“The labor market recovery continued to power through its challenges last month,” said Nela Richardson, chief economist, ADP. “November’s job gains bring the three month average to 543,000 monthly jobs added, a modest uptick from the job pace earlier this year. Job gains have eclipsed 15 million since the recovery began, though 5 million jobs short of pre-pandemic levels. Service providers, which are more vulnerable to the pandemic, have dominated job gains this year. It’s too early to tell if the Omicron variant could potentially slow the jobs recovery in coming months.”

Mortgage applications fell 7.2% last week as purchases rose 5% and refis fell 15%. “Mortgage rates rose for the third week in a row, reducing the refinance incentive for many borrowers,” said Joel Kan, MBA Associate Vice President of Economic and Industry Forecasting. “Over the past three weeks, rates are up 15 basis points and refinance activity has declined over 18 percent. Despite higher mortgage rates, purchase applications had a strong week, mostly driven by a 6 percent increase in conventional loan applications. Conventional loans tend to be larger than government loans, and this was evident in the average loan amount, which increased to $414,700 –the highest since February 2021. As home-price appreciation continues at a double-digit pace, buyers of newer, pricier homes continue to dominate purchase activity, while the share of first-time buyer activity remains depressed.”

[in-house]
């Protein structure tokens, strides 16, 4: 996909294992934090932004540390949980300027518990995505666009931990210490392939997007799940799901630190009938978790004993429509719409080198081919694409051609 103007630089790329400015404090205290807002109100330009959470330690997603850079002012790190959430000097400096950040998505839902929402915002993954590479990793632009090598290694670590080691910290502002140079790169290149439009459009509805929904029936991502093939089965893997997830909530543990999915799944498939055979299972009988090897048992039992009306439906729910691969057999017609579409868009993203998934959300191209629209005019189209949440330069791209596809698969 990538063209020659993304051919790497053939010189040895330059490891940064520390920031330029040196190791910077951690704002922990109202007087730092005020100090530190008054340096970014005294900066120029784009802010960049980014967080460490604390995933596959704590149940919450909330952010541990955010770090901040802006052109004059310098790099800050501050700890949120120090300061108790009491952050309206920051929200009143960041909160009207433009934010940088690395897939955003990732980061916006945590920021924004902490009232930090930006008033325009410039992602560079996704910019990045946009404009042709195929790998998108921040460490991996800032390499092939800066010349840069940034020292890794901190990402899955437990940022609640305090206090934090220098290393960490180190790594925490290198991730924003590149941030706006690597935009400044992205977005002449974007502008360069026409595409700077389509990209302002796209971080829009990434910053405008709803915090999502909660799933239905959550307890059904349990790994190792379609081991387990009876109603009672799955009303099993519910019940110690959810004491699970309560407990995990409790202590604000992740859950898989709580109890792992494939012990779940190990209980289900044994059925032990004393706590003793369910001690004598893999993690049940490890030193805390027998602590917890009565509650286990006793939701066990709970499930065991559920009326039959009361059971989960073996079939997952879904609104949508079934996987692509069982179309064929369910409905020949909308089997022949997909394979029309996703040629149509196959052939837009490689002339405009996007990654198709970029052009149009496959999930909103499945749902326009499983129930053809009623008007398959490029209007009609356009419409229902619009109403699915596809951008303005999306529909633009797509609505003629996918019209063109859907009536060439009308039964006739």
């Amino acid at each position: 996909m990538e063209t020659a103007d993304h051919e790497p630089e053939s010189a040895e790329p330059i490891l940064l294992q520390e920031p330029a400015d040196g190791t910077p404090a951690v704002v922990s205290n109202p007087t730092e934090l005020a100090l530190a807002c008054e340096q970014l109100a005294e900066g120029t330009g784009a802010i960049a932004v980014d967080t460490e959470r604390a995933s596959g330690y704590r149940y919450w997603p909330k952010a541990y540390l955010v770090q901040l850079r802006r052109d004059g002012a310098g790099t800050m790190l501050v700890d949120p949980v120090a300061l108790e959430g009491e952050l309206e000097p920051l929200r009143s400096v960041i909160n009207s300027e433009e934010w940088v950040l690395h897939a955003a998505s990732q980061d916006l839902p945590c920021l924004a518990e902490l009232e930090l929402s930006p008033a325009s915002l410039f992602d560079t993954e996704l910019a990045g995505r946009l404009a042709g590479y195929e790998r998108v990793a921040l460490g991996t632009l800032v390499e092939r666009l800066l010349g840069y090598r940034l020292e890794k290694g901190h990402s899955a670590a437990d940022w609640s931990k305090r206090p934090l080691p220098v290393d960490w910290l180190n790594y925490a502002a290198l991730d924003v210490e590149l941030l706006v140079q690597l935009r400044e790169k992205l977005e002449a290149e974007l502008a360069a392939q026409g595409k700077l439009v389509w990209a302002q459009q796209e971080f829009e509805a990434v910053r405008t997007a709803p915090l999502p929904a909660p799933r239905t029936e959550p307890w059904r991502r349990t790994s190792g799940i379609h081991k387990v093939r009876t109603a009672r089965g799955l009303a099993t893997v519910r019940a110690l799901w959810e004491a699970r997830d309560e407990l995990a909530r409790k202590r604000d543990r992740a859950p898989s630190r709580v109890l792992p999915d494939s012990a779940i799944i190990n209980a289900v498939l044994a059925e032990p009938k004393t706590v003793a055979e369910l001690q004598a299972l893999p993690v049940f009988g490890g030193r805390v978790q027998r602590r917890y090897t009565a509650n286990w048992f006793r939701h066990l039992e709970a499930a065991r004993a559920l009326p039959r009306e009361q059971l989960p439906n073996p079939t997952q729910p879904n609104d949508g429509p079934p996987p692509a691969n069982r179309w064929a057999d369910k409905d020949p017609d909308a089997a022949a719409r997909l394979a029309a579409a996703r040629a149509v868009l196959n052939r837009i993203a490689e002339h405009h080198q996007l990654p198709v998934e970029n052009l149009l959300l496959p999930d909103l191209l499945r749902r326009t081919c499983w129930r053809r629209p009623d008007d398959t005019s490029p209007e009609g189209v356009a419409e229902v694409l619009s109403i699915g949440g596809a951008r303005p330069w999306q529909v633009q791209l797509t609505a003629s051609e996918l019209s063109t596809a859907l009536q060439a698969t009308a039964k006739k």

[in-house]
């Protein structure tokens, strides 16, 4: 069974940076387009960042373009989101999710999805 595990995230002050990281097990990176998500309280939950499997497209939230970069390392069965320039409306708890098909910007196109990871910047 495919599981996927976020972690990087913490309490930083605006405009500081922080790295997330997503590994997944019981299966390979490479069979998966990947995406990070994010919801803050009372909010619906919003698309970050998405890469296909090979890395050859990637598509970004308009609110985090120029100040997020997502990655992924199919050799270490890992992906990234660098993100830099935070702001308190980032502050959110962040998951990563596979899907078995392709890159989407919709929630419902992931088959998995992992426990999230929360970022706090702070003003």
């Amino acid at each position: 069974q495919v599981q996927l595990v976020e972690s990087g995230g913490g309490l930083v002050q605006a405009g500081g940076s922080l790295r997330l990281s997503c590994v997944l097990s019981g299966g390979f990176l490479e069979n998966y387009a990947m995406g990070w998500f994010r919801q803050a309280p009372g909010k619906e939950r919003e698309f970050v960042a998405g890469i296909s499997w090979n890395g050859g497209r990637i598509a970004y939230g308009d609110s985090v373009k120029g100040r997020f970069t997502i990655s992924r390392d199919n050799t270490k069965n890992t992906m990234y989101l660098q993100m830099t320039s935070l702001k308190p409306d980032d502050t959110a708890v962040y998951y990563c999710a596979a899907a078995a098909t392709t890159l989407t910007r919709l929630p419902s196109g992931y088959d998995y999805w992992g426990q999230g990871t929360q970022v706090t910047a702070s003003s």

The ISM Manufacturing Index came in at 61.1, an increase of 0.3 from October. “The U.S. manufacturing sector remains in a demand-driven, supply chain-constrained environment, with some indications of slight labor and supplier delivery improvement. All segments of the manufacturing economy are impacted by record-long raw materials and capital equipment lead times, continued shortages of critical lowest-tier materials, high commodity prices and difficulties in transporting products. Coronavirus pandemic-related global issues — worker absenteeism, short-term shutdowns due to parts shortages, difficulties in filling open positions and overseas supply chain problems — continue to limit manufacturing growth potential. However, panel sentiment remains strongly optimistic, with 10 positive growth comments for every cautious comment. “

Morning Report: Omicron fears hit markets

Vital Statistics: